JEREMY HOBSON: The New York State Attorney General has reportedly opened an investigation into how big banks packaged loans into securities during the housing boom. The inquiry is said to target major financial institutions including Bank of America and Goldman Sachs.
Marketplace's Mitchell Hartman is on this story for us this morning and he joins us live. Good morning, Mitchell.
MITCHELL HARTMAN: Hi Jeremy.
HOBSON: Well what do we know so far about this investigation?
HARTMAN: Remember -- big banks pooled home mortgages and then they sold the securities on to investors in the housing boom. But some of those loans were so risky they never should have been made -- let alone put into securities.
Now, the New York Attorney General is looking into the role that Wall Street banks played creating and marketing these mortgage pools. Did they know how risky they were and try to hide that? Did they make sure the mortgages themselves were properly documented? The banks and the AG's office aren't commenting, by the way.
HOBSON: And Mitchell we're talking about the New York State Attorney General who has some powers that are pretty unique to that positions right?
HARTMAN: Right, something called the Martin Act of 1921. Basically, it's a big stick -- it's only available under New York State law -- with sweeping subpoena powers and a low bar for proving fraud, according to Chris Whalen at Institutional Risk Analytics.
CHRIS WALEN: Most of the securities world operates under New York law. And insurance companies that wrote cover for mortgage-backed securities did so from New York. Combine that with the punitive aspects of the Martin Act - -it really has probably more teeth.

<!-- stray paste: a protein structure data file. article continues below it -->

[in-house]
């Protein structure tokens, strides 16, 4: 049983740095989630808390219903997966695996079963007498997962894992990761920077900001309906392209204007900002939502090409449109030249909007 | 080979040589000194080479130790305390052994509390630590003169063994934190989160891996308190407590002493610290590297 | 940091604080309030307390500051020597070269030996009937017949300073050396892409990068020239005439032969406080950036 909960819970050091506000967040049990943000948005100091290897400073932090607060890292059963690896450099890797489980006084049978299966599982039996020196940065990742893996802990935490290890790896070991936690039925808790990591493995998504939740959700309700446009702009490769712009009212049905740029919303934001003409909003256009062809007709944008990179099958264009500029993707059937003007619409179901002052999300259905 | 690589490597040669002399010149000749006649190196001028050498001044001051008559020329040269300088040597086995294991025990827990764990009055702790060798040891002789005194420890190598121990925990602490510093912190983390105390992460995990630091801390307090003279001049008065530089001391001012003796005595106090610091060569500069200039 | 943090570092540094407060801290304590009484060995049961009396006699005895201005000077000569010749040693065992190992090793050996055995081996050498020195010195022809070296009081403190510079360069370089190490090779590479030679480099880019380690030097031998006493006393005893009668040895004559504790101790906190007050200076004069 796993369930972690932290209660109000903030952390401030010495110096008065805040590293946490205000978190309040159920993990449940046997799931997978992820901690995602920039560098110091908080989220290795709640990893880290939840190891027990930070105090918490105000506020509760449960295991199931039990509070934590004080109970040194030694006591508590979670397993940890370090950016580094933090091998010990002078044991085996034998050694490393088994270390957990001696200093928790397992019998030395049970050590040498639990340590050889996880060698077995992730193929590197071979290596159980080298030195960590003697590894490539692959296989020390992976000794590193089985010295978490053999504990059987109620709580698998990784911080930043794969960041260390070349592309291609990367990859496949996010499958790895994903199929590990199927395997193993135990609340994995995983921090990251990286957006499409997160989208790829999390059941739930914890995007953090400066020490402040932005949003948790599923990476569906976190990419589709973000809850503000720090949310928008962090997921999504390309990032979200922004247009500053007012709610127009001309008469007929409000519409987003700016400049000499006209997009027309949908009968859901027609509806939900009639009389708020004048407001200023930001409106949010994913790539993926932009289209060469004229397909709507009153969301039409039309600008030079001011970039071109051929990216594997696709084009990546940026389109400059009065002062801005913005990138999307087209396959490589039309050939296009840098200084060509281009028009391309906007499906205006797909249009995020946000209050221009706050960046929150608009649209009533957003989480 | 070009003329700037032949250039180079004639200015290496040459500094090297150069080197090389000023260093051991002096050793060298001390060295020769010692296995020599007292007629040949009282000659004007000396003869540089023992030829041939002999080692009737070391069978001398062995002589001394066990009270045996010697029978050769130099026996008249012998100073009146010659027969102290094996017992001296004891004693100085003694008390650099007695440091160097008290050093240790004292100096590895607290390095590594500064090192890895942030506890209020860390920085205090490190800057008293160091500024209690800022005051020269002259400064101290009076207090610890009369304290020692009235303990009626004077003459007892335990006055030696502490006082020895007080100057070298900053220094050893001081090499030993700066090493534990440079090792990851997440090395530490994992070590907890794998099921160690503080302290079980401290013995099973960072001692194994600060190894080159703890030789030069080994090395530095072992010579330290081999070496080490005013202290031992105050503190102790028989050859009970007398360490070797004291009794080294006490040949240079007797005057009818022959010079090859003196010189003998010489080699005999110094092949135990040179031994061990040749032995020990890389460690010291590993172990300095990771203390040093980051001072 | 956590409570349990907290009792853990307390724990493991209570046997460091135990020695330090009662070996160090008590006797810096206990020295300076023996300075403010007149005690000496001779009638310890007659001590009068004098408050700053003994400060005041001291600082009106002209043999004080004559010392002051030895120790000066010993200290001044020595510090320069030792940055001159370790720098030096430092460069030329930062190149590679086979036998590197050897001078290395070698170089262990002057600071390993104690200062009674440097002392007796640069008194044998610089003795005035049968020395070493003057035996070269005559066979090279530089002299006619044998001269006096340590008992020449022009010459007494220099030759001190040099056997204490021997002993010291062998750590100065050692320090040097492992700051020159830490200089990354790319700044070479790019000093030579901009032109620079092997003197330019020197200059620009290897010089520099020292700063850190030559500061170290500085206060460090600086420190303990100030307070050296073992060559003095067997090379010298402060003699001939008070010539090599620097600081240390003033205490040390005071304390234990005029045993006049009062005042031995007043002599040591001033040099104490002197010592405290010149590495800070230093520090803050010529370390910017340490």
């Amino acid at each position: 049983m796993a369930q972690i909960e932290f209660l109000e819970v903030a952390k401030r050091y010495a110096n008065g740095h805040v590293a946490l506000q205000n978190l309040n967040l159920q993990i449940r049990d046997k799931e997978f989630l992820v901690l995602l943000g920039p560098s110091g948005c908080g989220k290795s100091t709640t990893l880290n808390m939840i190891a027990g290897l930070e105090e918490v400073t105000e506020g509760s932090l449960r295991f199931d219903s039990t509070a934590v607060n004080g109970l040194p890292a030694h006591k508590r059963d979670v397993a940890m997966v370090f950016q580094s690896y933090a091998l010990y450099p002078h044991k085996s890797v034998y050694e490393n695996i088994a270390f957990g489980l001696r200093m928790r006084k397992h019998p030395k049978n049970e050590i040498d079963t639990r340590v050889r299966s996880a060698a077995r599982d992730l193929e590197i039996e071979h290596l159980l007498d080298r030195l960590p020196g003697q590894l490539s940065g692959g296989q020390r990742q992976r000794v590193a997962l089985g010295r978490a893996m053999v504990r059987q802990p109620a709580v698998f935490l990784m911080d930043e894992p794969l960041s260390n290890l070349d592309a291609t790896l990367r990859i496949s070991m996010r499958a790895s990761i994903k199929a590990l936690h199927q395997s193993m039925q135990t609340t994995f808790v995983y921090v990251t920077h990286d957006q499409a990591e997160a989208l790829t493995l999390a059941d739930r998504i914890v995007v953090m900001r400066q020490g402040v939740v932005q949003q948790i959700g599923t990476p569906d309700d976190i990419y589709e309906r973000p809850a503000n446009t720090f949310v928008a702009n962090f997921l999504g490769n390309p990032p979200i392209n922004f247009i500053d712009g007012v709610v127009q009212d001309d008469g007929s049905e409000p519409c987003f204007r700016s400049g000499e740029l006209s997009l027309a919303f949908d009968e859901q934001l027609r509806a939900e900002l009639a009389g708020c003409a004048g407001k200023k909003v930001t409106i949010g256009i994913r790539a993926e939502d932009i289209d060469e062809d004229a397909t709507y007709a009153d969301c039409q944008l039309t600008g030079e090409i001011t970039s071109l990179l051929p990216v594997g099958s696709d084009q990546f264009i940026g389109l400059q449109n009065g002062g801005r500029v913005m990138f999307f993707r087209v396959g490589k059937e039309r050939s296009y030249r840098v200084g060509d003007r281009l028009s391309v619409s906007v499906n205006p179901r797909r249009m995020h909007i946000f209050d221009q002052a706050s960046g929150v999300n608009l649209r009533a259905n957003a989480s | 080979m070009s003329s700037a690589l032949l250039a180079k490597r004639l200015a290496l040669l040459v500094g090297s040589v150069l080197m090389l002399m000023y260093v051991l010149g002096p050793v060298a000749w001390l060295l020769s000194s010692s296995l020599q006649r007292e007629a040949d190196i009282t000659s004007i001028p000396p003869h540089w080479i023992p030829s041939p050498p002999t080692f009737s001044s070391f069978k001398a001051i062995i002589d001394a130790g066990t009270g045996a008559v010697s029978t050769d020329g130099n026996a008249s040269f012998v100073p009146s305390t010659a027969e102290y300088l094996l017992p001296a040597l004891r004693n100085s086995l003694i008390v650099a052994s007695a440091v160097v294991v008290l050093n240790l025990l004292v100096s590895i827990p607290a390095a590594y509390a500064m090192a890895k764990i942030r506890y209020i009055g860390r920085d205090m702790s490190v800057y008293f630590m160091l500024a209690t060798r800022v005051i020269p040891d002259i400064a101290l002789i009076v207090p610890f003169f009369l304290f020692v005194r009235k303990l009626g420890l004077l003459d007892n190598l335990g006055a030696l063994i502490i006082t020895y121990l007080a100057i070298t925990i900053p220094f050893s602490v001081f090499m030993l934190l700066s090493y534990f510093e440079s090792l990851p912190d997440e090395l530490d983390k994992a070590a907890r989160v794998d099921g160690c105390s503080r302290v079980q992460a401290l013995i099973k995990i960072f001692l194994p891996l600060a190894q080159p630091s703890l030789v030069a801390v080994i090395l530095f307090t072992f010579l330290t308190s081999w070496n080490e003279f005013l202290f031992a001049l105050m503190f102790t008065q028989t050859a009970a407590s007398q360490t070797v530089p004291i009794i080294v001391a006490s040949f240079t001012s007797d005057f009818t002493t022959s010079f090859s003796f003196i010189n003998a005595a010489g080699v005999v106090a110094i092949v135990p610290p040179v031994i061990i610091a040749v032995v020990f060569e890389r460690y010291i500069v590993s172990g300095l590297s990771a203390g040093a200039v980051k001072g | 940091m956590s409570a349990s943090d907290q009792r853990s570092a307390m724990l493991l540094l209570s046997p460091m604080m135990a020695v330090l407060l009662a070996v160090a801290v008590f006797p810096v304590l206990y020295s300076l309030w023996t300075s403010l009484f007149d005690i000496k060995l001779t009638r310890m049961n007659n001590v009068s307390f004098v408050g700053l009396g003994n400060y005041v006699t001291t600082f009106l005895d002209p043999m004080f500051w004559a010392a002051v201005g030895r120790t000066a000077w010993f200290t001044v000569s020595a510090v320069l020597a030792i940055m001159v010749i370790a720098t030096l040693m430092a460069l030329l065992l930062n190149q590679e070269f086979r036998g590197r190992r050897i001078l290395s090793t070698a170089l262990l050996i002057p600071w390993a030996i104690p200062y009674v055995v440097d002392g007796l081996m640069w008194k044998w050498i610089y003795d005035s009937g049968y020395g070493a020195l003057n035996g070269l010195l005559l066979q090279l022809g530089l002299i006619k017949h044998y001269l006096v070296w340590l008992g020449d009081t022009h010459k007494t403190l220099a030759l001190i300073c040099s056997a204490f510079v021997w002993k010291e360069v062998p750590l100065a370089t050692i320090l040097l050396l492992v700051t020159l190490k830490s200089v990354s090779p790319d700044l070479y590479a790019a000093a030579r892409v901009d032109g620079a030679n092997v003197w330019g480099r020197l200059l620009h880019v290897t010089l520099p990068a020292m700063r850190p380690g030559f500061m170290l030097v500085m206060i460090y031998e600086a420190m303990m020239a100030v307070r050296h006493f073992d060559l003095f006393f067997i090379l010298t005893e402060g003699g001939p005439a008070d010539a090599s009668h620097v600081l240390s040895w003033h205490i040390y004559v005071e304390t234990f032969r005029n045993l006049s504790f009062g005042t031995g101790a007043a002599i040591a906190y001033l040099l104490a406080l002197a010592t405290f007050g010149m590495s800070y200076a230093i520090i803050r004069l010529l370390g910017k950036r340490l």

And Whalen says New York could hit targets harder than the Feds. And this whole thing may signal the New York AG doesn't want to go a weaker settlement that a bunch of other states are pursuing -- over abuses of homeowners in foreclosure.
HOBSON: Marketplace's Mitchell Hartman, thanks.
HARTMAN: You're welcome.
JEREMY HOBSON: The New York State Attorney General has reportedly opened an investigation into the mortgage industry. The investigation is looking into how big banks packaged loans into securities. And the inquiry is said to target Bank of America, Morgan Stanley and Goldman Sachs.
HOBSON: Well what do we know right now about this investigation?
HARTMAN: Well, remember, this is how the big banks made a lot of their money during the housing boom in the early 2000s. They pooled mortgages into securities and then sold them on to investors. The problem is, some of those mortgages were really risky. They might not have been backed by income statements. The loans probably should never have been made to the homeowners. And then, let alone loaded into these securities. When the housing bubble burst, a lot of the mortgages went bad, and investors lost billions.
Now, the office of New York Attorney General Eric Schneiderman is asking for documents and meetings with B of A, Morgan Stanley and Goldman Sachs, as you said at the top. He's reportedly looking for evidence of possible fraud in the creation of these mortgage-backed securities.
HOBSON: And Mitchell -- this is just the latest legal action against the banks. Remind us what else is going on right now.
HARTMAN: Well, they do have a lot of trouble on their plates.There are already private lawsuits against some of the banks over these pools of lousy mortgages. Some of the pension funds and mutual funds and insurance companies that bought into them now want restitution. And then, there's the ongoing settlement talks between federal and state officials, and banks that do what's called mortgage servicing. Some of this engaged in so-called "robo-signing" and other possible abuses of homeowners who lost their homes to foreclosure after the bubble burst.
HOBSON: Marketplace's Mitchell Hartman, thanks Mitchell.
HARTMAN: You're welcome.